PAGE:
Tuesday, 24 November 2020

Academia-industry partnership crucial for optimising productivity of medical devices

20 November 2020 | News

‘Make in India’ initiative is pushing the Indian medical devices sector to become self-reliant to actualise honourable Prime Minister’s Atmanirbhar Bharat Mission

Source credit: Shutterstock

Source credit: Shutterstock

Bringing to the discussion about the current trends; challenges and opportunities in ‘MedTech Industry’; optimising productivity through collaboration and the role of ‘Make in India’ initiative in making India self-reliant, ‘India Med Tech E-Summit 2020 was organised by HEAL Health Connect Solutions in association with ESI MedTech Solutions and the knowledge partner HEAL Foundation on November 19, 2020.

Speaking on the reduced dependency on imports and making India self-sufficient through ‘Make in India’ initiative during ‘India Med Tech E-Summit 2020’ — the 11th Episode of HEAL-Thy Samvaad, Parag Varshney, Director, International Institute for Human Development, India said, “Academia-industry partnership will help reduce the dependency on imports and make India self-sufficient through ‘Make in India’ initiative.”

Moderating the ‘India Med Tech E-Summit 2020’, Rajiv Nath, Managing Director, Hindustan Syringes & Medical Devices Ltd., Forum Co-ordinator, AiMeD said, “Academia and industry collaboration is good for incremental innovation in the field of manufacturing devices and competitive advantages, but to make a completely new product, it would be prudent to reach out to the foreign manufacturers and do technical collaboration and licensing with them.”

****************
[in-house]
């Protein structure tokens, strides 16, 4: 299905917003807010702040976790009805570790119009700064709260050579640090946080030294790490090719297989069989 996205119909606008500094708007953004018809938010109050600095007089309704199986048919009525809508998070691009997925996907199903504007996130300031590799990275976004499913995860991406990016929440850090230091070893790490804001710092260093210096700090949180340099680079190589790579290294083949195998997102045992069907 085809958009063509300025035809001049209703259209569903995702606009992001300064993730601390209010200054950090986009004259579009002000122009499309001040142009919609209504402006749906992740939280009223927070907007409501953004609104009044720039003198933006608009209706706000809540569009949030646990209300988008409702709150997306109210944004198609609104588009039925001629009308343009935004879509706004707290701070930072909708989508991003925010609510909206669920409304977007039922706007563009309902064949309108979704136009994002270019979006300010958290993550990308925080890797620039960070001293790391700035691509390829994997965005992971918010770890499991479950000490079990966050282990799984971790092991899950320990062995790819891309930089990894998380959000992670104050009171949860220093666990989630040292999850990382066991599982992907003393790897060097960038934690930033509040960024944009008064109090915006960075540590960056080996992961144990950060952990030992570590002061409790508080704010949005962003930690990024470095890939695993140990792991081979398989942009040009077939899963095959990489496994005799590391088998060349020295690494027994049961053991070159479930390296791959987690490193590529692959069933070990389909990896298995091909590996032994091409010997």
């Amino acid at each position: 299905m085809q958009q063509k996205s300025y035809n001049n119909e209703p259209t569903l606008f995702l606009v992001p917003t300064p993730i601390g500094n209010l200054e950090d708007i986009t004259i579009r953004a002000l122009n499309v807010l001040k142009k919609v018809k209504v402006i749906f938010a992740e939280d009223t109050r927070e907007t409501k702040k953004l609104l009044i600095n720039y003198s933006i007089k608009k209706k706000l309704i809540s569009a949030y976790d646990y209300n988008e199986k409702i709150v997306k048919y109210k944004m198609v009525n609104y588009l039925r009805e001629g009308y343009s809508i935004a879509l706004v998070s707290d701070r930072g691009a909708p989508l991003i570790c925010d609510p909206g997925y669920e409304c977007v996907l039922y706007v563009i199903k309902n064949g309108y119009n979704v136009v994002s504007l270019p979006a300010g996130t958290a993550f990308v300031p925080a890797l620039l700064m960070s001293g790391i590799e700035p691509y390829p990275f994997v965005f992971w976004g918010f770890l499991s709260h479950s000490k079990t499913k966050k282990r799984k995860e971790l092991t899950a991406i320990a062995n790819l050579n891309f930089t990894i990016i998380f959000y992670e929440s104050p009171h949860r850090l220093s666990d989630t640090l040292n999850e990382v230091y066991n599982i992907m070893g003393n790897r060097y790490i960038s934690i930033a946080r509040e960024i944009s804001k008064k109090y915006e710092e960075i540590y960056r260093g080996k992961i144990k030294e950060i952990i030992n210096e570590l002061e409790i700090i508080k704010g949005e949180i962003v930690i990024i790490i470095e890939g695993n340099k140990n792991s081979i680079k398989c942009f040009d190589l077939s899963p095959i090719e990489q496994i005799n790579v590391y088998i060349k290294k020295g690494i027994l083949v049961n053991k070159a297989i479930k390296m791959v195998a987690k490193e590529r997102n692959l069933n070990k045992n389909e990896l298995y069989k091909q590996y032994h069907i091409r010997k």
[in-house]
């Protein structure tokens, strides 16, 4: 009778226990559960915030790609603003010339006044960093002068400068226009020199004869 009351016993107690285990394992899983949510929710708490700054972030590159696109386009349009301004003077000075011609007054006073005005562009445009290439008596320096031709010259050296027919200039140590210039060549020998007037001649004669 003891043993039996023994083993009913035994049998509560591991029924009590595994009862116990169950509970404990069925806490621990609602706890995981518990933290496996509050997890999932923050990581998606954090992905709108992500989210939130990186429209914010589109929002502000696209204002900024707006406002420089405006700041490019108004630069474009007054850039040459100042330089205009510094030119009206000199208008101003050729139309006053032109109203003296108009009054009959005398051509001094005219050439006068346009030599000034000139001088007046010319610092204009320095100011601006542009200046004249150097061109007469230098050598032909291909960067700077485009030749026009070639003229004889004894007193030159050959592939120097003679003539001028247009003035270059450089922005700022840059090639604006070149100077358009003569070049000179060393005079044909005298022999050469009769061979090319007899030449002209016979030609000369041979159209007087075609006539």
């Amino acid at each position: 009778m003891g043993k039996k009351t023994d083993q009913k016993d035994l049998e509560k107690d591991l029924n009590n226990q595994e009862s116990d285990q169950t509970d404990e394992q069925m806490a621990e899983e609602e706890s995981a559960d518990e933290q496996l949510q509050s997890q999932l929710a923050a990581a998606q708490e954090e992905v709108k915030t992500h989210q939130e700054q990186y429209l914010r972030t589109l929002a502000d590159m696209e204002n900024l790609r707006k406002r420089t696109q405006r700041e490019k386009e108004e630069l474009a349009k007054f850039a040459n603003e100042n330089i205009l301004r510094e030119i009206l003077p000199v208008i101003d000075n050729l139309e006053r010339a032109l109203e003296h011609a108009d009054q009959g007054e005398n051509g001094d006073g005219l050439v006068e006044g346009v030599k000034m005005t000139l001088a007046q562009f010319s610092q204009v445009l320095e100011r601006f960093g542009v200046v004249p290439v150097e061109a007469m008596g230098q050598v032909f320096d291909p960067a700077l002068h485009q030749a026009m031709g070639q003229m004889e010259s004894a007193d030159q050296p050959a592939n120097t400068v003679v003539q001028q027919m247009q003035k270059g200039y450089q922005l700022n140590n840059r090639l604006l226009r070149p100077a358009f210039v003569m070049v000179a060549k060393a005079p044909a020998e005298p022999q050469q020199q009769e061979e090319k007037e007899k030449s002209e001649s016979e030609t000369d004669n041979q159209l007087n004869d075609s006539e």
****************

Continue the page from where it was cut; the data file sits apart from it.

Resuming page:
Chairman of the organising committee ‘India Med Tech E-Summit 2020’, Dr P Siva Kumar, Managing Director, ESI MedTech Solutions said, “Make in India should be the focus; trends and opportunities in medical technology and reducing the challenges and opportunities in medical devices.”

While speaking on the current state of technology and infrastructure in India, Dr Taslim Arif Saiyed, CEO & Director, The Centre for Cellular & Molecular Platforms (C-CAMP), said, “We are largely involved in innovation and it is absolutely mind boggling to see there is innovation in medical technology. We need to scale up the opportunity and bring high quality products.”

Dr Nilesh Shah, President and Chief of Science & Innovation, Metropolis Healthcare Ltd, said, “For meeting the current demands and future requirements, we need to have small to medium innovations.”

“Digital technology has the potential to unleash the problems of medical technology and a great help in bringing innovation. Clouds, e-Hospitals, AI Machine Learning and Telemedicine are some of the living examples of digital technology in healthcare delivery,” said Amit Mohan, Chief Operating Officer, LCS Digital & Inside Sales, GE Healthcare, (South Asia). 

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